Sunday, 13 February 2011

Martini Tower

Yes, I'll admit it, I saw the name Martini Tower (Martinitoren) and thought of  an alcoholic drink but it has nothing to do with that.  In fact it's a church tower in Groningen, in the Netherlands, and it contains 62 bells.  It was first built in the 13th century but it was struck by lightening.  It was rebuilt, higher, in the 15th century but it too was struck by lightening.

The third time it was rebuilt in the 15th century its luck was a little better but it did partially collapse when fires were lit on the third gallery to celebrate the departure of Spanish and Walloon troops in 1577.  It was repaired but has continued to suffer damage over the years.  One of the bells has a bullet hole caused by fighting during the liberation at the end of WWII.

The stamps on the card were the nearest I could get to a Valentine theme (they do have hearts on them) but the love here is for stamps.  I like the idea - one stamp says, "I love stamps" and the other, "Stamps love me".  The postmark says, I think, "Writing says more" but if a passing Dutch speaker can correct me, I'd be pleased to know.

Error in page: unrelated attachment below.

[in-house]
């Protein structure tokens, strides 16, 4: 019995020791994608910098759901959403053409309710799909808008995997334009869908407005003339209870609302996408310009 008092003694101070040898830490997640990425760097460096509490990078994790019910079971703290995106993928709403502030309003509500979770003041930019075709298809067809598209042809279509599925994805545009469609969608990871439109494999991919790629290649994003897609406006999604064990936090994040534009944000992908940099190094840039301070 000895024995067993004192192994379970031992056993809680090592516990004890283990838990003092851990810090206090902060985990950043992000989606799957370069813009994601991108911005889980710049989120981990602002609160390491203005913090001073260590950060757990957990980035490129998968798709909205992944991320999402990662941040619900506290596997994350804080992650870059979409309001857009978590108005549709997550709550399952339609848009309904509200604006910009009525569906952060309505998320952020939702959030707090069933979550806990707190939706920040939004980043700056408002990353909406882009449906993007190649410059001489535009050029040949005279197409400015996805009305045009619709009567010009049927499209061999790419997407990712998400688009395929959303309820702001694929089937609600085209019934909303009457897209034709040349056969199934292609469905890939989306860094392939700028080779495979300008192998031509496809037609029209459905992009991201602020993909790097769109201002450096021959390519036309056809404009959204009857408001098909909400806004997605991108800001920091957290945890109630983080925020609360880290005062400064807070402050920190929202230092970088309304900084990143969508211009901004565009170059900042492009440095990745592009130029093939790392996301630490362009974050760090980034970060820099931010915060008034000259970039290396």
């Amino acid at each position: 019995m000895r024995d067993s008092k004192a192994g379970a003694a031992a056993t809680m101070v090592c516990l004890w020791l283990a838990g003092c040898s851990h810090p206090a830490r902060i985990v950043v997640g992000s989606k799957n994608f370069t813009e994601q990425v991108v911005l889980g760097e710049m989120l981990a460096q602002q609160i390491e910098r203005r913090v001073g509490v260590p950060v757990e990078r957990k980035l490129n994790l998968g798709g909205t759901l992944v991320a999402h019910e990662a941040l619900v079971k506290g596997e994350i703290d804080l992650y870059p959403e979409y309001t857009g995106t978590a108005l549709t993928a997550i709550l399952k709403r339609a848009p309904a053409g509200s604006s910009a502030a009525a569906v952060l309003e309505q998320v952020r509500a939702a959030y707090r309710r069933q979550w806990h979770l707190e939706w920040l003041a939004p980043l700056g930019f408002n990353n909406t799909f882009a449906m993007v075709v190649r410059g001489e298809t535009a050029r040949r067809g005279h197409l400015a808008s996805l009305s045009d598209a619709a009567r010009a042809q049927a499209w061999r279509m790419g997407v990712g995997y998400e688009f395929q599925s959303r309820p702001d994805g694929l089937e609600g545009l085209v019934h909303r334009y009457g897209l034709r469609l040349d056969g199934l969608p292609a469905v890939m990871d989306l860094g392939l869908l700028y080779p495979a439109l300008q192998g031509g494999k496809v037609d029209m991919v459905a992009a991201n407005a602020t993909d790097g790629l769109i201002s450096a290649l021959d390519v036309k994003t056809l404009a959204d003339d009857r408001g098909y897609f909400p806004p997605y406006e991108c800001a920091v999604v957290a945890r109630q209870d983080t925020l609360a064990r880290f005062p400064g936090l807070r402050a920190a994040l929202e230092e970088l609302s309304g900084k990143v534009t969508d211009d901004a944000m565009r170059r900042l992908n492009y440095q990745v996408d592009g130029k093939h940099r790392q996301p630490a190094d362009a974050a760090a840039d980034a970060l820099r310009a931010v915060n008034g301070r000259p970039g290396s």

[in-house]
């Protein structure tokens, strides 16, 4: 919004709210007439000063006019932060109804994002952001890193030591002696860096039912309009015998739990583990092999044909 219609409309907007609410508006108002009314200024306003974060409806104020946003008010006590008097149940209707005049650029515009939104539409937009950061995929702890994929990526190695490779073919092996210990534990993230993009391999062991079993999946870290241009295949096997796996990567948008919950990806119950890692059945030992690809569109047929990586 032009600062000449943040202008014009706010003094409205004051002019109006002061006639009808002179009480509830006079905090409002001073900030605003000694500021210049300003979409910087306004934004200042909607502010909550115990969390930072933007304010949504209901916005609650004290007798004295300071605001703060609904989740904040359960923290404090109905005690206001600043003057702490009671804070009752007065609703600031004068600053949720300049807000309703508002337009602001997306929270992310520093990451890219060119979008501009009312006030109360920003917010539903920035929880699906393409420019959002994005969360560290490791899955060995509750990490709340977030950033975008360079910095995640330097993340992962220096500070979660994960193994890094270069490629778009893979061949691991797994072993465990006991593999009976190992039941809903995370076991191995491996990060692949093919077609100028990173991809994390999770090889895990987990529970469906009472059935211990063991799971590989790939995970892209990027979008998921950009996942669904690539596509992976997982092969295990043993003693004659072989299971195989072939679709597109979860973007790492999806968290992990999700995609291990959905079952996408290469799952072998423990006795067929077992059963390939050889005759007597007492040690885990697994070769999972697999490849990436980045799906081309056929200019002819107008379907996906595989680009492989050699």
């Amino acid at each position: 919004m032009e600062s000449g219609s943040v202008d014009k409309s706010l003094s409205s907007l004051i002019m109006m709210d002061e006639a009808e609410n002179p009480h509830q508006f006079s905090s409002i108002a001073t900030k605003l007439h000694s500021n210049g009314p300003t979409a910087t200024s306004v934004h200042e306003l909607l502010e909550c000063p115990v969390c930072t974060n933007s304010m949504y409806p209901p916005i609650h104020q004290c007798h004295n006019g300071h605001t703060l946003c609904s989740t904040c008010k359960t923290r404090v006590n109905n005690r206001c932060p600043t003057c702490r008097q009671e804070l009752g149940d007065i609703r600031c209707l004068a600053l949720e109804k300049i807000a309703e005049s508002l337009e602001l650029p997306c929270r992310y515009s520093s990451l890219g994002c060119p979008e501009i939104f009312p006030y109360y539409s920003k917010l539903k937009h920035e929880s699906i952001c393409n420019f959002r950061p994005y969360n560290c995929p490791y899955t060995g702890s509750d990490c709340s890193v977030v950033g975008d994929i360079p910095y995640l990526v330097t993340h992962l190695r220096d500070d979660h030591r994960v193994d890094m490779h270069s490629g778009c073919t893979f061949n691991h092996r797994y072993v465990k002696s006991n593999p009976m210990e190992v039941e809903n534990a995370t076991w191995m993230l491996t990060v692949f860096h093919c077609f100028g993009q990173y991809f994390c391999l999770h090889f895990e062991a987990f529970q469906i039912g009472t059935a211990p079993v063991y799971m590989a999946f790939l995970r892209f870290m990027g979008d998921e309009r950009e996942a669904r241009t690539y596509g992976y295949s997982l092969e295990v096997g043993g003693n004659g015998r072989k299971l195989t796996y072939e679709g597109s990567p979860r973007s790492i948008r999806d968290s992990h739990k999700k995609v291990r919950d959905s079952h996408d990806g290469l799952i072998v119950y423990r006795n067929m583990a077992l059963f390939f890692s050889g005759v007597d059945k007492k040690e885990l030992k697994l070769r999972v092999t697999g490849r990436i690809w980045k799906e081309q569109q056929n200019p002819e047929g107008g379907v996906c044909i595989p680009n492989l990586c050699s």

This is a post for Sunday Stamps, now hosted by Violet Sky at "See it on a Postcard!"


  1. Those look like holograms. I imagine the scan doesn't really show what they look like.

  2. Yes, they are holograms. At one angle there is a mass of hearts, and another shows the word LOVE repeated. They're more attractive than the scan.

  3. Very good post Sheila and it has always amazed me how buildings that were built hundreds of years ago are still able to house people today. I wish I could visit Europe and actually go into some of these buildings.

  4. Gronigen brings back many happy memories, we used to spend many weekends enjoying the delights and hospitality of the Dutch people - Happy Days!

  5. That is so interesting about the lightning, fire and bullet holes! I think I'd really like to hear those bels one day.

    As far as my understanding goes, it does say that "writing is better" but with specific reference to letter (or in this case postcard) writing.

  6. Holograms, hmm? I wonder how long holograms have been on stamps.
    thanks for participating!

  7. When I looked at this post I was concentrating on the Martini Tower; the stamps caught me by surprise.
    In reply to viridian's question I came across this in an article on the internet:
    "The United States Postal Service were the first in the world, in 1989, to incorporate holograms as indicia on stamped postal envelopes, but the first regular postage stamp depicting an hologram was produced by Austria in 1988."

  8. It's a beautiful tower but it seems quite unlucky!!


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